selling a house in Colorado, tips and mistakes to avoid
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1. Change the furnace filters often

This can improve the energy efficiency of your air systems by as much as 10 percent. Just clean the air registers, baseboard heaters and radiators as needed. Change forced air system monthly or try using washable filters. This will also dramatically improve your Indoor Air Quality (IAQ).

2. Use a space heater

Instead of heating the entire house or apartment, just use a space heater to only warm up the air in the room being used. The savings of doing this as an ongoing method of heating could be staggering.

3. Add insulation to other areas as well

Reduce energy bills while maintaining comfort. Adding to the insulation in your crawl space, between floor joists and against basement walls is a great way to stop the transfer of heat and cold through your house. Differences of Colorado air temperatures can travel through solid brick in about 7 hours time. And a standard drywall and siding wood framed house in about 2. The more trapped air and small air pockets you have in your in Denver insulation, the harder it is temperatures to intrude.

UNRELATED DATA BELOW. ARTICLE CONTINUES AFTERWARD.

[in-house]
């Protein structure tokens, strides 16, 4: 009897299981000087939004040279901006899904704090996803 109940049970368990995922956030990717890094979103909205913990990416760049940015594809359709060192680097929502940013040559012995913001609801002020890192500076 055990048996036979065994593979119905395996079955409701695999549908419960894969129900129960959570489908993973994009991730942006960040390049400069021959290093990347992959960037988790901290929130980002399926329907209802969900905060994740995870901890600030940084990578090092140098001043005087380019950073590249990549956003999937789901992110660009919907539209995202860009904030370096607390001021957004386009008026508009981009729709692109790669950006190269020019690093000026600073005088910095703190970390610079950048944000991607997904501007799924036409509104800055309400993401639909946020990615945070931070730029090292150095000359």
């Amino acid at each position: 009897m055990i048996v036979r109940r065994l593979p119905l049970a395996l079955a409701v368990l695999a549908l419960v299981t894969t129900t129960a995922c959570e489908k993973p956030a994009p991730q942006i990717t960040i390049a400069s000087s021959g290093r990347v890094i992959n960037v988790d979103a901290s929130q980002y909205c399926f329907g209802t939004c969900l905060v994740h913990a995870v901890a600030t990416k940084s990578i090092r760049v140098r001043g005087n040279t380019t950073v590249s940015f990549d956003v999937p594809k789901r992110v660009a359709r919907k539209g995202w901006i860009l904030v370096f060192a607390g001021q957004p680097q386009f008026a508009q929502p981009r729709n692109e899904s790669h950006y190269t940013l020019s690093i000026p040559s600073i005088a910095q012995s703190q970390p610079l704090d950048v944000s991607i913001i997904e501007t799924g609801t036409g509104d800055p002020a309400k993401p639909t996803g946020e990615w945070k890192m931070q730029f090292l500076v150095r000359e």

4. Sun Shine can help out

Let the sun in through windows on the south and west sides of your house. And if you have single-pane windows, consider upgrading them the windows to double-pane which further have a coating on the glass, this helps reflect heat back into the room.

5. Add Insulation behind your homes siding

Installing contoured foam backing behind vinyl siding increases your homes R-value. This is again adding small air pockets between the inside and outside air. Everything you do helps.

6. Add a layer of insulation to your attic

From my experience the majority of homes built before 1995 are under-insulated. This means more heat is escaping through your ceiling, into the attic and being constantly replaced burning a hole in your pocket. Two feet deep is a good amount of insulation. You can mix blown in insulation with rolls, no problem. But you need them to be around two feet thick either way you stack it!

7. Get or use a humidifier

If you increase your homes humidity in winter, the additional moisture will increase the “heat index” of your inside air, making 69°F feel more like 78°F. If your furnace doesn't’ have a built-in humidifier, place a portable one in frequented rooms. This is one I do from time to time and it truly works. I've had the humidity too high on several occasions where even with the furnace off almost all day (and about 28°F outside) I was still very warm.

8. Seal up the windows

If you have single-pane windows in your Colorado home, you can block the flow of cold air by installing a clear plastic film across the inside of your windows and frames. Use a blow dryer to make a trapped pocket of air, this acts as an effective insulator and can  reduce heat loss through the window by up to 50 percent.